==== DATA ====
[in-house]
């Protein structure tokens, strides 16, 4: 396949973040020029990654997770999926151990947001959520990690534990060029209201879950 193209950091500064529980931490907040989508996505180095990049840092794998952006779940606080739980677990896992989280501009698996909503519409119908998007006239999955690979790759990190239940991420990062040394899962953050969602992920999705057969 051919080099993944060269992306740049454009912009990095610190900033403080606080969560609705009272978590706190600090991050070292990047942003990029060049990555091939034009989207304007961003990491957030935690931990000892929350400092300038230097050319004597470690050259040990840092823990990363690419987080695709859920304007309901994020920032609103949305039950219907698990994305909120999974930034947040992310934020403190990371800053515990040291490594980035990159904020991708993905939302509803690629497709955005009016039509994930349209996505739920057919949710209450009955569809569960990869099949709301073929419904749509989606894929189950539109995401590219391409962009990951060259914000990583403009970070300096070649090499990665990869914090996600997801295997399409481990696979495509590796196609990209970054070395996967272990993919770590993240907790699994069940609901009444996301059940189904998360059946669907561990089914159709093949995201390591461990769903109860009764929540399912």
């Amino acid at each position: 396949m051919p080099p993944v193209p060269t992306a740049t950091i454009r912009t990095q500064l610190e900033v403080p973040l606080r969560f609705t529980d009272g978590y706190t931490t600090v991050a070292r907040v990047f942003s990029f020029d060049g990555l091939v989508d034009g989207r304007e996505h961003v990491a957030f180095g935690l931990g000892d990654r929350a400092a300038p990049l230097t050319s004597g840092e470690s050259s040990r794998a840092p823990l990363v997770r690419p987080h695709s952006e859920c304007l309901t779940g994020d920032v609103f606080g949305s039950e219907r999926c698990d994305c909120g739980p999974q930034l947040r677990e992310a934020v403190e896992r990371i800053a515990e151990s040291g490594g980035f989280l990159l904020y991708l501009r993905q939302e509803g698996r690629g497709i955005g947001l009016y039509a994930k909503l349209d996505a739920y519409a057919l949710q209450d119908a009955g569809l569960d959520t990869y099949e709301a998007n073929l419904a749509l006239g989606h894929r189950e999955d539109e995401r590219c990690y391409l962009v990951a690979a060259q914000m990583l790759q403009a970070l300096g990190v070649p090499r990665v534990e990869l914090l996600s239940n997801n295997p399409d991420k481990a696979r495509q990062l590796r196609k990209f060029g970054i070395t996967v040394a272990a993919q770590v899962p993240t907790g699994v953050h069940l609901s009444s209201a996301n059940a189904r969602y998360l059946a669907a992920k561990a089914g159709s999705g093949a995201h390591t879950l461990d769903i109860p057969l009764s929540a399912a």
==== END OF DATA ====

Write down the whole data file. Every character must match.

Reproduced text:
[in-house]
């Protein structure tokens, strides 16, 4: 396949973040020029990654997770999926151990947001959520990690534990060029209201879950 193209950091500064529980931490907040989508996505180095990049840092794998952006779940606080739980677990896992989280501009698996909503519409119908998007006239999955690979790759990190239940991420990062040394899962953050969602992920999705057969 051919080099993944060269992306740049454009912009990095610190900033403080606080969560609705009272978590706190600090991050070292990047942003990029060049990555091939034009989207304007961003990491957030935690931990000892929350400092300038230097050319004597470690050259040990840092823990990363690419987080695709859920304007309901994020920032609103949305039950219907698990994305909120999974930034947040992310934020403190990371800053515990040291490594980035990159904020991708993905939302509803690629497709955005009016039509994930349209996505739920057919949710209450009955569809569960990869099949709301073929419904749509989606894929189950539109995401590219391409962009990951060259914000990583403009970070300096070649090499990665990869914090996600997801295997399409481990696979495509590796196609990209970054070395996967272990993919770590993240907790699994069940609901009444996301059940189904998360059946669907561990089914159709093949995201390591461990769903109860009764929540399912």
């Amino acid at each position: 396949m051919p080099p993944v193209p060269t992306a740049t950091i454009r912009t990095q500064l610190e900033v403080p973040l606080r969560f609705t529980d009272g978590y706190t931490t600090v991050a070292r907040v990047f942003s990029f020029d060049g990555l091939v989508d034009g989207r304007e996505h961003v990491a957030f180095g935690l931990g000892d990654r929350a400092a300038p990049l230097t050319s004597g840092e470690s050259s040990r794998a840092p823990l990363v997770r690419p987080h695709s952006e859920c304007l309901t779940g994020d920032v609103f606080g949305s039950e219907r999926c698990d994305c909120g739980p999974q930034l947040r677990e992310a934020v403190e896992r990371i800053a515990e151990s040291g490594g980035f989280l990159l904020y991708l501009r993905q939302e509803g698996r690629g497709i955005g947001l009016y039509a994930k909503l349209d996505a739920y519409a057919l949710q209450d119908a009955g569809l569960d959520t990869y099949e709301a998007n073929l419904a749509l006239g989606h894929r189950e999955d539109e995401r590219c990690y391409l962009v990951a690979a060259q914000m990583l790759q403009a970070l300096g990190v070649p090499r990665v534990e990869l914090l996600s239940n997801n295997p399409d991420k481990a696979r495509q990062l590796r196609k990209f060029g970054i070395t996967v040394a272990a993919q770590v899962p993240t907790g699994v953050h069940l609901s009444s209201a996301n059940a189904r969602y998360l059946a669907a992920k561990a089914g159709s999705g093949a995201h390591t879950l461990d769903i109860p057969l009764s929540a399912a």